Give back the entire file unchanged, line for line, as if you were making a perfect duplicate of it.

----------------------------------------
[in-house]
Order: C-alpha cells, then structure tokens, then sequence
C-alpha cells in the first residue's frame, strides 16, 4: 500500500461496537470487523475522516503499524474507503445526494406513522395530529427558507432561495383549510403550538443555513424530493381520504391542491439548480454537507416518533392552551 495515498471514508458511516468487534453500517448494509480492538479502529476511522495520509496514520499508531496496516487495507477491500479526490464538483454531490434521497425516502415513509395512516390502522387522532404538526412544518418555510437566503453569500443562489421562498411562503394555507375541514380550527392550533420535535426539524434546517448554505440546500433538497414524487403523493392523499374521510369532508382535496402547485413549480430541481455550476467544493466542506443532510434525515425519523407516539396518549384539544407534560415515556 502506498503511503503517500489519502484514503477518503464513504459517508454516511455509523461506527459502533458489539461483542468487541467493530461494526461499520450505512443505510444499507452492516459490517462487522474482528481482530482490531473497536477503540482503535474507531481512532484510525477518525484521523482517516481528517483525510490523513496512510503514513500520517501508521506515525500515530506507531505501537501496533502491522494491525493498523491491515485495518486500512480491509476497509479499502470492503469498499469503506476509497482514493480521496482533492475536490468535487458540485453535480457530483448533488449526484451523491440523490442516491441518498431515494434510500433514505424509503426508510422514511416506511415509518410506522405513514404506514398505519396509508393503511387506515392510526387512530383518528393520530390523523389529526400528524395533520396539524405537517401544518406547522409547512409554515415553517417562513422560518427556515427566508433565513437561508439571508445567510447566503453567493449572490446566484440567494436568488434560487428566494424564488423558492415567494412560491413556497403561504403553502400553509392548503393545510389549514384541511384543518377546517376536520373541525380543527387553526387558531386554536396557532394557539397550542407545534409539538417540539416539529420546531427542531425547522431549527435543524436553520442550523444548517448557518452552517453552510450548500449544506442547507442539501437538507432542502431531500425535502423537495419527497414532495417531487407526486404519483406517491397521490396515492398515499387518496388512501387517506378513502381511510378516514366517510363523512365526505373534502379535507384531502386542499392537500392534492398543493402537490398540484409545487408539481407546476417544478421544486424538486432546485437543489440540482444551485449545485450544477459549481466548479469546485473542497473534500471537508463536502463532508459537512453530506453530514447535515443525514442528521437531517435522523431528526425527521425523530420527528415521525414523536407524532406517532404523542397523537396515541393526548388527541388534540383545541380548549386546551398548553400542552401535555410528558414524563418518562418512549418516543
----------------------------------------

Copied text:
[in-house]
Order: C-alpha cells, then structure tokens, then sequence
C-alpha cells in the first residue's frame, strides 16, 4: 500500500461496537470487523475522516503499524474507503445526494406513522395530529427558507432561495383549510403550538443555513424530493381520504391542491439548480454537507416518533392552551 495515498471514508458511516468487534453500517448494509480492538479502529476511522495520509496514520499508531496496516487495507477491500479526490464538483454531490434521497425516502415513509395512516390502522387522532404538526412544518418555510437566503453569500443562489421562498411562503394555507375541514380550527392550533420535535426539524434546517448554505440546500433538497414524487403523493392523499374521510369532508382535496402547485413549480430541481455550476467544493466542506443532510434525515425519523407516539396518549384539544407534560415515556 502506498503511503503517500489519502484514503477518503464513504459517508454516511455509523461506527459502533458489539461483542468487541467493530461494526461499520450505512443505510444499507452492516459490517462487522474482528481482530482490531473497536477503540482503535474507531481512532484510525477518525484521523482517516481528517483525510490523513496512510503514513500520517501508521506515525500515530506507531505501537501496533502491522494491525493498523491491515485495518486500512480491509476497509479499502470492503469498499469503506476509497482514493480521496482533492475536490468535487458540485453535480457530483448533488449526484451523491440523490442516491441518498431515494434510500433514505424509503426508510422514511416506511415509518410506522405513514404506514398505519396509508393503511387506515392510526387512530383518528393520530390523523389529526400528524395533520396539524405537517401544518406547522409547512409554515415553517417562513422560518427556515427566508433565513437561508439571508445567510447566503453567493449572490446566484440567494436568488434560487428566494424564488423558492415567494412560491413556497403561504403553502400553509392548503393545510389549514384541511384543518377546517376536520373541525380543527387553526387558531386554536396557532394557539397550542407545534409539538417540539416539529420546531427542531425547522431549527435543524436553520442550523444548517448557518452552517453552510450548500449544506442547507442539501437538507432542502431531500425535502423537495419527497414532495417531487407526486404519483406517491397521490396515492398515499387518496388512501387517506378513502381511510378516514366517510363523512365526505373534502379535507384531502386542499392537500392534492398543493402537490398540484409545487408539481407546476417544478421544486424538486432546485437543489440540482444551485449545485450544477459549481466548479469546485473542497473534500471537508463536502463532508459537512453530506453530514447535515443525514442528521437531517435522523431528526425527521425523530420527528415521525414523536407524532406517532404523542397523537396515541393526548388527541388534540383545541380548549386546551398548553400542552401535555410528558414524563418518562418512549418516543